January 31, 2007

It's such a perfect day,
I'm glad I spent it with you

Eileen Quinlan, Smoke and Mirrors #63, 2006

A Mustache Drawn On Americana XIII
-- by Carl Rakosi

I'll bet you dollars to doughnuts
the Vincents hit us tonight.
The village chief just took off,
claiming he had business in Danang.

I'd like to take off myself,
all the way to Flint, Michigan.
For openers I'd show up at the airport
Under that in smaller letters:
starting with me.

Atmosphere Anthrax
-- by Carl Rakosi

I would rather sing folk songs against injustice
and sound like ash cans in the morning
or bark like a wolf
from the open doorway of a red-hot freight
than sit like Chopin on my exquisite ass.

A Reminder of William Carlos Williams
-- by Carl Rakosi

How quickly the dandelions
come up
after a rain.

I picked them
only yesterday.

January 30, 2007

The moon is a light bulb breaking

Kiki Smith., Come Away from Her (after Lewis Carroll), 2003

* Froomkin: The Unraveling of Dick Cheney. excerpt:

"While Dick Cheney undoubtedly remains the most powerful vice president this nation has ever seen, it's becoming increasingly unclear whether anyone outside the White House believes a word he says.

"Inside the West Wing, Cheney's influence remains considerable. In fact, nothing better explains Bush's perplexing plan to send more troops to Iraq than Cheney's neoconservative conviction that showing the world that we have the 'stomach for the fight' is the most important thing -- even if it isn't accomplishing the things we're supposed to be fighting for. Even if it's backfiring horribly.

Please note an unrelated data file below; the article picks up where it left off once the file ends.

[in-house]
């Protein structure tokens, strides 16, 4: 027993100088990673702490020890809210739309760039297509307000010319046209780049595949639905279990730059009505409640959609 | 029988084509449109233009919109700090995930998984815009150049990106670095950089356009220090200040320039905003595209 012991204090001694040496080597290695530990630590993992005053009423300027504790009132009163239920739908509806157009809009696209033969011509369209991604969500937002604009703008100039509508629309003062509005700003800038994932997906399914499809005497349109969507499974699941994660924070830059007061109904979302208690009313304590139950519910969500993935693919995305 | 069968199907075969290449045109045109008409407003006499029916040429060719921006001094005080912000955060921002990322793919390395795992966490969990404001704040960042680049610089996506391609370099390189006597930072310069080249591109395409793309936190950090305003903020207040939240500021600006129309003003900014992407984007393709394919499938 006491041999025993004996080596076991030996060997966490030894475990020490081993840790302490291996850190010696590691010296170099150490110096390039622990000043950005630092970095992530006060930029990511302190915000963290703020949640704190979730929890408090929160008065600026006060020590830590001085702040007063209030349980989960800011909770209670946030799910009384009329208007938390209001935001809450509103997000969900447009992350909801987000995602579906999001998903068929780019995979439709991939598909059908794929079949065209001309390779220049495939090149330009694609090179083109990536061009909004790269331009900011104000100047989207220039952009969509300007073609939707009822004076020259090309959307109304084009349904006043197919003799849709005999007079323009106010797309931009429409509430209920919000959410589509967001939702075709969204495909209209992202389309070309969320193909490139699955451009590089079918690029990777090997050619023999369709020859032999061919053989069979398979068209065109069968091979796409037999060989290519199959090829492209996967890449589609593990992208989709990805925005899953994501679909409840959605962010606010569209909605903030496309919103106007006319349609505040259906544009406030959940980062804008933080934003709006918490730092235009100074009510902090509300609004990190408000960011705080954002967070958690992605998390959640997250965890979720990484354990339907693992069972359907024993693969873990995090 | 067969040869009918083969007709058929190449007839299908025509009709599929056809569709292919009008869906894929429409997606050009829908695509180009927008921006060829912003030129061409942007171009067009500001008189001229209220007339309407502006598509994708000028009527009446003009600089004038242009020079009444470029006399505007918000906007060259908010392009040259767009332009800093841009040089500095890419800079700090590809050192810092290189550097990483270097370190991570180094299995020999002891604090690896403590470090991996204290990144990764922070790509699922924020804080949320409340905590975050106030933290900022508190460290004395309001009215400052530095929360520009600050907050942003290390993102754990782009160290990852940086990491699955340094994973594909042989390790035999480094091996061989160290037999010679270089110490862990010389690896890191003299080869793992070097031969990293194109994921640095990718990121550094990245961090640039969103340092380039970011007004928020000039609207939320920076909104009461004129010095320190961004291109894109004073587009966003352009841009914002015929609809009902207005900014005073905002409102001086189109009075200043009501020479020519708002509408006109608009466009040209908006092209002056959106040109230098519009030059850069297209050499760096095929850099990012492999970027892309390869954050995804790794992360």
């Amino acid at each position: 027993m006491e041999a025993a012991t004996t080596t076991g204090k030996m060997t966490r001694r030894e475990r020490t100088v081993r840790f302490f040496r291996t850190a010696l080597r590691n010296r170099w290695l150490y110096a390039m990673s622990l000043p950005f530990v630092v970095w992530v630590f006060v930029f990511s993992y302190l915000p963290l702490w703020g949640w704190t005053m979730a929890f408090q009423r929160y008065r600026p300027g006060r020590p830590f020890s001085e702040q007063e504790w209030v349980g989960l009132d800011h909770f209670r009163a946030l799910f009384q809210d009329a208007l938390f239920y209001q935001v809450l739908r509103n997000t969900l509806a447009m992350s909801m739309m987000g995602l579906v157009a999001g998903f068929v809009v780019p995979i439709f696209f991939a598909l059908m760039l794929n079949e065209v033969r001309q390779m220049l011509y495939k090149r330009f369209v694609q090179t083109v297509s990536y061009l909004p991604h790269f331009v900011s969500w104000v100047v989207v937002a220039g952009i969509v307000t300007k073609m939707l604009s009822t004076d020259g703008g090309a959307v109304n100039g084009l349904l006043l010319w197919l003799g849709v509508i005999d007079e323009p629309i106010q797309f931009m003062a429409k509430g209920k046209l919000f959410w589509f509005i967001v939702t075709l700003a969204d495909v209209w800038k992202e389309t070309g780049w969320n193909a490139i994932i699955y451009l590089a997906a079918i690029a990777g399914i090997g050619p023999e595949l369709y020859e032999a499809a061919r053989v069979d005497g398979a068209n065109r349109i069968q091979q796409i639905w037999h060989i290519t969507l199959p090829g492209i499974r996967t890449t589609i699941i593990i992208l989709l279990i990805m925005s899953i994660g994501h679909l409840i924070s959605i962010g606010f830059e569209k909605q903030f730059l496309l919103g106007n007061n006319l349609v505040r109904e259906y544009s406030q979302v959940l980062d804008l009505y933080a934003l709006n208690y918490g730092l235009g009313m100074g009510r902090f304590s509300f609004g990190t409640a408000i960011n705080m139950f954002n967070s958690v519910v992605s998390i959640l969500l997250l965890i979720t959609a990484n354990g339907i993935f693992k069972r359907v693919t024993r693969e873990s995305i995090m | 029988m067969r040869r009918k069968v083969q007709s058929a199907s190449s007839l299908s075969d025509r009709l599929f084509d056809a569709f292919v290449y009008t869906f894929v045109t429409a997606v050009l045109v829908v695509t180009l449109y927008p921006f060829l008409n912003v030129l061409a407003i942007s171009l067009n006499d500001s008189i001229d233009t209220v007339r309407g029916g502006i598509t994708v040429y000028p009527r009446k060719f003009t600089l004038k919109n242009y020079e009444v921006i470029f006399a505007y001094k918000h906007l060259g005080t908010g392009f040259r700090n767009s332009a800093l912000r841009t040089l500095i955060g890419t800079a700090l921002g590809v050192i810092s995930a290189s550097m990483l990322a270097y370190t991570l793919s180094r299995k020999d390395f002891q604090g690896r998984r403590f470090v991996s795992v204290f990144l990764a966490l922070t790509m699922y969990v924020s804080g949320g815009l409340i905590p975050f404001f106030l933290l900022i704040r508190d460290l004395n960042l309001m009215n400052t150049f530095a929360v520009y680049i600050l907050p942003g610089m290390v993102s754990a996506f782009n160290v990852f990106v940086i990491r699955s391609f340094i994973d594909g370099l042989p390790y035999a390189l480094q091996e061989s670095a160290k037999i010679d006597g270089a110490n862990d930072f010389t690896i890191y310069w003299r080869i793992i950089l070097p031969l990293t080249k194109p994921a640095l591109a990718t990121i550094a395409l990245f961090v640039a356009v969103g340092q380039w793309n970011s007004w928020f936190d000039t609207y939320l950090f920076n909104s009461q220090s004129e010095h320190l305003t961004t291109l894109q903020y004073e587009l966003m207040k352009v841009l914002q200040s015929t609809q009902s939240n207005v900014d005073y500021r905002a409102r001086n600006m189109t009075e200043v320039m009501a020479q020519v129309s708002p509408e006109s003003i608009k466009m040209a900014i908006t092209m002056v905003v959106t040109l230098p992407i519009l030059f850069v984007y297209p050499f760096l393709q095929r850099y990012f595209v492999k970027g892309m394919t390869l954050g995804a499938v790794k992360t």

"But as his astonishing interview with CNN's Wolf Blitzer laid bare last week, Cheney is increasingly out of touch with reality. He seems to think that by asserting things that are simply untrue, he can make others believe they are so."
"Meanwhile, the trial of Cheney's former chief of staff Scooter Libby is exposing to public view the vice president's role as master-manipulator of misinformation and vindictive retaliator-in-chief -- once again, indifferent to the truth. (For example, Cheney ordered his staff to lie to reporters about the contents of a highly classified National Intelligence Estimate.)

"And former aide Cathie Martin's testimony on Friday validated the most cynical conspiracy theories about how Cheney manipulates the press."

* From an interview of Gerard Malanga. excerpt:

Interviewer: You do see yourself primarily as a poet.

Malanga: I started writing poetry when I was sixteen and was published, at eighteen or nineteen. In 1967 my first book was actually a collaboration for a screen test that I had done. That was my first big book. And I had two tiny books that came out that year also. But when I went to work with Andy Warhol my identity was already established. I had already appeared in a number of very prestigious magazines. Poetry for me was a way of entering into a secret language. That's what I felt at the age of sixteen and seventeen. It was a thought that struck me like lightning. I've never stopped writing. Strangely, there have always been spells when I didn't write, moments that were a regenerative process, I wasn't writing because it enabled me to see more clearly. I was also taking photographs at the time so these were activities that meshed to a certain degree. I've always thought of poetry as an introverted process whereas photography has always been an extroverted process. But they both involve the eye to a certain extent -- both the inner eye and the outer eye. I enjoy the process when I'm involved in it.

Interviewer: Have the Factory Years affected your subsequent work? Have you managed to get free of that reputation over the last forty years?

Malanga: It's been positive and negative. My new collection is called No Respect. The poetry mafia in New York have not been very kind to me because, I think, of my connection with Andy. Jealousy. I don't get grants, awards, fellowships. I try. But there's something amiss there. I love writing. It doesn't affect me writing. I still write. That's my love. It's what I do. I can step outside of myself and look at myself. My poetry has suffered because I became famous. I don't say that out of bitterness. But it has. In terms of getting it out there. You've got to make allies.